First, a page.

Circular construction to relieve the environment

During the Circular Minifest of the Pioneering Foundation on the 26th of November, Bart Breedijk of Heijmans held a pitch about circular construction in the context of GROW Green. Heijmans is committed to having a built environment with a sustainable design. To relieve the environment, existing buildings must be used and reused for as long as possible. In addition, we must find a new, future-proof way of constructing new buildings. Curious about the solutions Bart proposes? Read on below.

In short

  • Heijmans is committed to building fully circular by 2023. 
  • Bart Breedijk, service manager at Heijmans, held a pitch about his circular ideas in the context of GROW Green
  • Relieving the environment by reusing and continuing to use, and by building modularly. 

Global Goal

global goal icon
Heijmans’ philosophy

“Heijmans’ philosophy is having a built environment with a sustainable design”, says Bart Breedijk, service manager at Heijmans. “We want to relieve the environment and nature as much as possible.” To comply with this, Heijmans has set a goal for itself: building fully circular by 2023. “That is three years from now, so we must get to work to achieve that.”

Circular economy

Bart has some ideas about how he can help the Netherlands and Twente become more sustainable by focusing on circularity. Heijmans’ ultimate goal as a construction company is relieving the environment, “but first, let’s spare the environment as much as possible”, Bart says. To protect the environment, Bart proposes to use the current impact on the environment, i.e. the existing buildings, for as long as possible. It is important to find a way for these buildings to be useful for as long as possible, even if the buildings are not built in a circular way. The constructing has already been done, so the price has been paid, says Bart.

Adaptive capacity

To achieve this, Heijmans is looking at the adaptive capacity of buildings. Regarding the existing buildings, Bart says: “How can you transform what you have so that it can be used in another way, and so the building does not lose its function”. For new construction, on the other hand, it is important to think ahead. “How can make sure that a building can have a new function maybe 20 years in the future, without knowing what that is beforehand?” Bart thinks that resources such as data from Google can help predict what the future will bring. With the help of this data, you build adaptive buildings.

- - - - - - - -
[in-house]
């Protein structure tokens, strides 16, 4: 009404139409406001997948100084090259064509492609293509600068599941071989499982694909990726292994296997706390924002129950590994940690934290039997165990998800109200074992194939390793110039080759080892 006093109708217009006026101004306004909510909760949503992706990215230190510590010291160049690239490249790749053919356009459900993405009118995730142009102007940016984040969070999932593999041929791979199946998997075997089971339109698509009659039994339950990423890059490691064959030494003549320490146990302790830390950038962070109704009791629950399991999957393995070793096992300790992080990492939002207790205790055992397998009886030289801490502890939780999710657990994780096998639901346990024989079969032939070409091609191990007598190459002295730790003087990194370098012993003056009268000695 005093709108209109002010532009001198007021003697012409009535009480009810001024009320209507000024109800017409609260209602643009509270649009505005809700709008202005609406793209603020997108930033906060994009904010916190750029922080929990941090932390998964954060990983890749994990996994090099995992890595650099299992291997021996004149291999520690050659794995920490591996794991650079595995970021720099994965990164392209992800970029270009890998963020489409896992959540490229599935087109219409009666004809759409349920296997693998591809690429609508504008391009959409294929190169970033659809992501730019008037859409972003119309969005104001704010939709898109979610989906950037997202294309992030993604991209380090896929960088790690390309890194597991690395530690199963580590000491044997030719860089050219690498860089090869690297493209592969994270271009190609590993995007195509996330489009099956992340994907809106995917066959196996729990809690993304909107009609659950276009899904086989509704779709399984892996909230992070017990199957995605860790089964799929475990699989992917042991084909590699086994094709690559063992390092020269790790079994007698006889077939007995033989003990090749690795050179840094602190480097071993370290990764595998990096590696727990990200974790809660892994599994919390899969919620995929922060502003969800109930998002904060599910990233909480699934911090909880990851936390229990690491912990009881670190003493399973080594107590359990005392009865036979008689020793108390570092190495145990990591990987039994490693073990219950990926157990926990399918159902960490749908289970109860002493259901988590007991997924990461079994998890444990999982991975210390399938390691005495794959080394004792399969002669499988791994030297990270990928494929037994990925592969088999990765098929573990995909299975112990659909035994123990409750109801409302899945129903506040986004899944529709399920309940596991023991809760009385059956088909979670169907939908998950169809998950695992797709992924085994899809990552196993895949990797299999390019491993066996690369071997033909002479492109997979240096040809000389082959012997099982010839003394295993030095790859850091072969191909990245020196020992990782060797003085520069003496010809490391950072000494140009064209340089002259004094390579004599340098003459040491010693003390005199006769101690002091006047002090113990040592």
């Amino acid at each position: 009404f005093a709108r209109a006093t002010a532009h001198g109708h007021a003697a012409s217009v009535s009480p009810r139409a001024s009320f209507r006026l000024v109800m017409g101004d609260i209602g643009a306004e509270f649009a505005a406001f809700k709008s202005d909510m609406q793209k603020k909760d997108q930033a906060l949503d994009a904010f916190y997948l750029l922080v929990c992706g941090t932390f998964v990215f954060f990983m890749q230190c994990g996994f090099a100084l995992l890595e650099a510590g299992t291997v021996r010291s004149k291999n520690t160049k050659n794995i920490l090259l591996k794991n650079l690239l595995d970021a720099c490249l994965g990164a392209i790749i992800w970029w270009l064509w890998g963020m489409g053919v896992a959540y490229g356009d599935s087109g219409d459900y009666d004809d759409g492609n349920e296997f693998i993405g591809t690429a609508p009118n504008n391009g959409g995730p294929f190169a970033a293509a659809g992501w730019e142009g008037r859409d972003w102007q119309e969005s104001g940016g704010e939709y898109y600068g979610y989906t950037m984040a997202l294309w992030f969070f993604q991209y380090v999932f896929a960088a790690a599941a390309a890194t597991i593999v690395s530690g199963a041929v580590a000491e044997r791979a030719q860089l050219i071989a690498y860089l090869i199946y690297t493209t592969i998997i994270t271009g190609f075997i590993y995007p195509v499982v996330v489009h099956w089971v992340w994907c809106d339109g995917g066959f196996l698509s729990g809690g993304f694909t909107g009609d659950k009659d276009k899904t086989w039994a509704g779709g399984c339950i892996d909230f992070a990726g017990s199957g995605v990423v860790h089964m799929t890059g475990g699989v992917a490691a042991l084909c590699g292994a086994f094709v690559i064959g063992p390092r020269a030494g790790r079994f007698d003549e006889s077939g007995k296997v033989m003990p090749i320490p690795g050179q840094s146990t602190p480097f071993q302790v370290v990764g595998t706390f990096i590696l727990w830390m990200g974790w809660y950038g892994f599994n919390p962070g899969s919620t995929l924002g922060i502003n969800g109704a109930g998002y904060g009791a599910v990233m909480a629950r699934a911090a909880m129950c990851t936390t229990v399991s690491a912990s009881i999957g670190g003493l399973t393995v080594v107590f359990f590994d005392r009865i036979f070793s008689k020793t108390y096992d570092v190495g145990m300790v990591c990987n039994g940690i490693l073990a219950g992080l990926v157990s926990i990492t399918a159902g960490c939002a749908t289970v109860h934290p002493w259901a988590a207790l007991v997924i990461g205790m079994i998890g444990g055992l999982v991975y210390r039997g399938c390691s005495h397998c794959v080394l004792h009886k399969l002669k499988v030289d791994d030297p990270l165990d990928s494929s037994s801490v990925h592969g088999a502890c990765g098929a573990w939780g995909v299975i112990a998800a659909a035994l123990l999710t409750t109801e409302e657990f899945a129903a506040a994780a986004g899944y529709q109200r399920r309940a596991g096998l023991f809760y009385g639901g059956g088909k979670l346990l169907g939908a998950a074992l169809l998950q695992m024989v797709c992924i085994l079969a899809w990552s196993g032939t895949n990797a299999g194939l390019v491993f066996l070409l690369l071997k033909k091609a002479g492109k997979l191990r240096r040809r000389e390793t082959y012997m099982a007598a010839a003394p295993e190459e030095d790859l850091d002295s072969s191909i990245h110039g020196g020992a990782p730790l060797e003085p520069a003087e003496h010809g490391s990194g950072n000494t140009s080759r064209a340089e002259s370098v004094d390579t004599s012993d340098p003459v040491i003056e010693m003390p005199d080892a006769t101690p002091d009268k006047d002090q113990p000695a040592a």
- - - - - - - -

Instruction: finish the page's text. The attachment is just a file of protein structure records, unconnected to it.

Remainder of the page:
Modular construction

Another solution is modular construction, according to Bart. Modular construction focuses on producing reusable units. After being used in one way for several years, they can be used again for the same or for another function in a new place. “We want to use as many modular items as possible so that the value in the building can be moved”. This means that if there is ever a demand for houses or buildings with a different function, the modules that make up a building can be reused. “How cool is it for asset managers to sell half their buildings to a place where the housing market is rising, if the housing market collapses somewhere?” It is a win-win situation: good for the environment and interesting for entrepreneurs.

Request for help

One of the things Bart is having trouble with is finding a better way to predict the future. For what functions should a building be built initially, what is the weather’s influence, and how quickly should the materials be replaced. It is also difficult to determine the load-bearing capacity of components in an existing building. In other words, to what extent are these components reusable, and how long can they last. Can you help Bart with this? Or do you have a circular idea that you could use some help with? Send an email to

Date: 24 February 2020 |

Source of tekst: |